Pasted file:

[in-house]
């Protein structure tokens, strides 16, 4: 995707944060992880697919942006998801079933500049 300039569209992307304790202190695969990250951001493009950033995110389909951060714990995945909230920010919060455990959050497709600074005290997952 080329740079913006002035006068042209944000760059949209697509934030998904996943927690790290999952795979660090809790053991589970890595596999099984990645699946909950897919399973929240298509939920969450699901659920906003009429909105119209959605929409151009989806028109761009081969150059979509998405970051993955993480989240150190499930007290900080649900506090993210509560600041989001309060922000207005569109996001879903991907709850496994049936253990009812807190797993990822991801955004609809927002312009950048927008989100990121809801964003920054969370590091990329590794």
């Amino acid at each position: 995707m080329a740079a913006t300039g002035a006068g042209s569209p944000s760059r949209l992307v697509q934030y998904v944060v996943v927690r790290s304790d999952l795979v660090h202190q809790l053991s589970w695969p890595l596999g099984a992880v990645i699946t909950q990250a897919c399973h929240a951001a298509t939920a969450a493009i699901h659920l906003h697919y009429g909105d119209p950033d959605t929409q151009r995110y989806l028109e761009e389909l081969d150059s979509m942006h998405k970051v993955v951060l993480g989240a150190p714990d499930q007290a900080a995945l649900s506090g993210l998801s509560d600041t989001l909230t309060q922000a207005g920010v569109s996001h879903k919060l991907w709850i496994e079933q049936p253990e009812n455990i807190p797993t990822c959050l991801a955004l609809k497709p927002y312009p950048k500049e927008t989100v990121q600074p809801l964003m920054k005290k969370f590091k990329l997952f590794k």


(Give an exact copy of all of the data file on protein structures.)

[in-house]
């Protein structure tokens, strides 16, 4: 995707944060992880697919942006998801079933500049 300039569209992307304790202190695969990250951001493009950033995110389909951060714990995945909230920010919060455990959050497709600074005290997952 080329740079913006002035006068042209944000760059949209697509934030998904996943927690790290999952795979660090809790053991589970890595596999099984990645699946909950897919399973929240298509939920969450699901659920906003009429909105119209959605929409151009989806028109761009081969150059979509998405970051993955993480989240150190499930007290900080649900506090993210509560600041989001309060922000207005569109996001879903991907709850496994049936253990009812807190797993990822991801955004609809927002312009950048927008989100990121809801964003920054969370590091990329590794």
């Amino acid at each position: 995707m080329a740079a913006t300039g002035a006068g042209s569209p944000s760059r949209l992307v697509q934030y998904v944060v996943v927690r790290s304790d999952l795979v660090h202190q809790l053991s589970w695969p890595l596999g099984a992880v990645i699946t909950q990250a897919c399973h929240a951001a298509t939920a969450a493009i699901h659920l906003h697919y009429g909105d119209p950033d959605t929409q151009r995110y989806l028109e761009e389909l081969d150059s979509m942006h998405k970051v993955v951060l993480g989240a150190p714990d499930q007290a900080a995945l649900s506090g993210l998801s509560d600041t989001l909230t309060q922000a207005g920010v569109s996001h879903k919060l991907w709850i496994e079933q049936p253990e009812n455990i807190p797993t990822c959050l991801a955004l609809k497709p927002y312009p950048k500049e927008t989100v990121q600074p809801l964003m920054k005290k969370f590091k990329l997952f590794k």